A new study provides some of the strongest evidence yet that using an antidepressant like Prozac, Paxil or Zoloft during the final two trimesters of pregnancy may be linked to a higher risk of autism spectrum disorder for the child.
Selective serotonin reuptake inhibitors (SSRIs), the most commonly prescribed antidepressants, work by influencing naturally occurring chemical messengers in our brains.
The research, published in JAMA Pediatrics on Monday, involved the analysis of health records in Quebec from January 1999 and December 2009. During that time 145,456 full-term singleton infants were born, and 1,054 or 0.72 per cent were subsequently diagnosed with autism. The average age at first diagnosis was 4.6 years and the average age of children at the end of follow-up was 6.2 years.
Boys with autism outnumbered girls 4 to 1.
Researchers identified 4,724 infants (3.2 per cent) who were exposed to antidepressants in utero, with 4,200 exposed ruing the first trimester; 2,532 during the second and/or third trimester.
Of the first group, 40 were diagnosed with autism and in the latter group 31 were diagnosed with autism.
When taking into account maternal depression as a factor, that translates to no association for use of antidepressants in the first trimester but an 87 per cent increased risk when used in the second or third trimester, Anick Berard, a researcher at the University of Montreal, and co-authors wrote.
The researchers said that there may be several mechanisms at work that explain the phenomenon and it has to do with how serotonin impacts brain development. Scientists believe that the capacity of the brain to synthesize serotonin develops atypically in children with autism.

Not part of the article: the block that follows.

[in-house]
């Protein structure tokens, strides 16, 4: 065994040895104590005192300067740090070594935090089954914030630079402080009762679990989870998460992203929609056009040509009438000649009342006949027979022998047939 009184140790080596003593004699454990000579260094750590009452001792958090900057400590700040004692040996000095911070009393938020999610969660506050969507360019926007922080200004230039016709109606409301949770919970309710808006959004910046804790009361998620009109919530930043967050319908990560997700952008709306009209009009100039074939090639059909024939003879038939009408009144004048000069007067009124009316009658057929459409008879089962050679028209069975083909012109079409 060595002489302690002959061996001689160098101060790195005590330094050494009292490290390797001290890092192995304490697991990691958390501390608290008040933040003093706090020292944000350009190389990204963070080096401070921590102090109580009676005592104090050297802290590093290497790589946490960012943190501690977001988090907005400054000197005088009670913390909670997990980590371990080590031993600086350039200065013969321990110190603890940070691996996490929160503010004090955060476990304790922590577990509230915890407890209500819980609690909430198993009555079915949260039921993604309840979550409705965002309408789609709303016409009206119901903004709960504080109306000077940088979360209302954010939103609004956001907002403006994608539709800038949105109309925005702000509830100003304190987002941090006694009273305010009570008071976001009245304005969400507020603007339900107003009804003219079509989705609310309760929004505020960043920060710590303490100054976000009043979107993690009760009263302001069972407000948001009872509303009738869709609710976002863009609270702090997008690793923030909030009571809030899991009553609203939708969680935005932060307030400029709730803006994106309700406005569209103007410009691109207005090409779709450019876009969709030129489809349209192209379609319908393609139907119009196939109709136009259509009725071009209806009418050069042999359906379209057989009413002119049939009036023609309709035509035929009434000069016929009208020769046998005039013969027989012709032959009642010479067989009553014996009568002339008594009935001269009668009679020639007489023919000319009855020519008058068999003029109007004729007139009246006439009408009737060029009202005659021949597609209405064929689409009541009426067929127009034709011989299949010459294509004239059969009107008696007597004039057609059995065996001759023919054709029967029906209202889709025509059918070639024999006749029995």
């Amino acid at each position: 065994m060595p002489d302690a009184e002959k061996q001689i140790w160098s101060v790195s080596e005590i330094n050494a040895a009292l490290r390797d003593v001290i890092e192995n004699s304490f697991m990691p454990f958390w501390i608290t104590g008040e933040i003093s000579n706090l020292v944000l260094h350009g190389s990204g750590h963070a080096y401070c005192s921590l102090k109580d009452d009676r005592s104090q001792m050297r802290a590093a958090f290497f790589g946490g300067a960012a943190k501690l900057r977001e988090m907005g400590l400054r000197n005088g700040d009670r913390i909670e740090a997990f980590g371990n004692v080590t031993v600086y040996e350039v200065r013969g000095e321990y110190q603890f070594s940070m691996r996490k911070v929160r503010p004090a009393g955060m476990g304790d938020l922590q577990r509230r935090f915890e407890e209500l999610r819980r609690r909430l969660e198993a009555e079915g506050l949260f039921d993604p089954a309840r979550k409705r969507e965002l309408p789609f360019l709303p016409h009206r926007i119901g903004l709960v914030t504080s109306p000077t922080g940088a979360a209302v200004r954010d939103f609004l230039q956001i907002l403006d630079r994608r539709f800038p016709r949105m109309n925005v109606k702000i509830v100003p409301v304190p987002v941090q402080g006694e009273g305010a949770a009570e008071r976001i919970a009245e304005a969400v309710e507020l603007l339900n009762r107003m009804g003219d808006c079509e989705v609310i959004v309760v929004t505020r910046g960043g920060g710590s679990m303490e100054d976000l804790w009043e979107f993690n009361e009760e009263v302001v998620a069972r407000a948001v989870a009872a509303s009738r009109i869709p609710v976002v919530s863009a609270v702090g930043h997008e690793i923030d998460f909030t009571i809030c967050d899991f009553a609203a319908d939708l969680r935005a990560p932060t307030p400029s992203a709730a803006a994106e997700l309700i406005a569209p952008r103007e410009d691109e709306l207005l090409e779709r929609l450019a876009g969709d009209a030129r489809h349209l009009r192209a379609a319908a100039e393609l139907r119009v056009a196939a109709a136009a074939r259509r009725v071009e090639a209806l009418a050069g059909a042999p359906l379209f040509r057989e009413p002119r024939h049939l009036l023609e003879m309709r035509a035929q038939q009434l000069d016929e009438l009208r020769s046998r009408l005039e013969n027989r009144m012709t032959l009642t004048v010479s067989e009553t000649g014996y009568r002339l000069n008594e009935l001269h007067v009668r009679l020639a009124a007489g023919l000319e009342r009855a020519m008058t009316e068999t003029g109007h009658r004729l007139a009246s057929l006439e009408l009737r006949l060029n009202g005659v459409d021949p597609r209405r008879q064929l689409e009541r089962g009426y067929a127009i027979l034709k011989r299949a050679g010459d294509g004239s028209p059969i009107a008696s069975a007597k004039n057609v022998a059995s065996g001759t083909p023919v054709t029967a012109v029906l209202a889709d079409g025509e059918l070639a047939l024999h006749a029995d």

Due to the fact that antidepressants are "likely to remain widely used" in the future, "a better understanding of the long-term neurodevelopmental effects of [antidepressants] on children when used during gestation is a public health priority," Berard wrote.
Doctors have long had mixed feelings about prescribing antidepressants to pregnant women. Previous studies have shown an increased risk of spontaneous abortion, prematurity and other physical issues and the U.S. Food and Drug Administration has warned that one drug, Paxil, may increase the risk of birth defects.
But many doctors have tended to weigh the harms of maternal depression - which may lead to poor nutrition, drinking, smoking, avoidance of medical care among other issues - as potentially more directly damaging to a fetus than the drugs.
The new study may shift the conversation.
"What this tells us is that we need to think even more carefully about the prenatal environment. And not just about birth defects you can see at the time of delivery but about longer-term consequences," said Susan Hyman, a former chairperson of the American Academy of Pediatrics committee on autism, who is not affiliated with the study.
Surveys have shown that the use of SSRIs in pregnant women is rising in the United States - from less than 6 percent in 1999 to 13 percent in 2003 - and Hyman emphasized that the overwhelming majority of them do not have children with autism spectrum disorders.
"We would not want people to feel guilty," said Hyman, a professor of neurodevelopmental pediatrics at the University of Rochester Medical Center. "That is something that is not productive."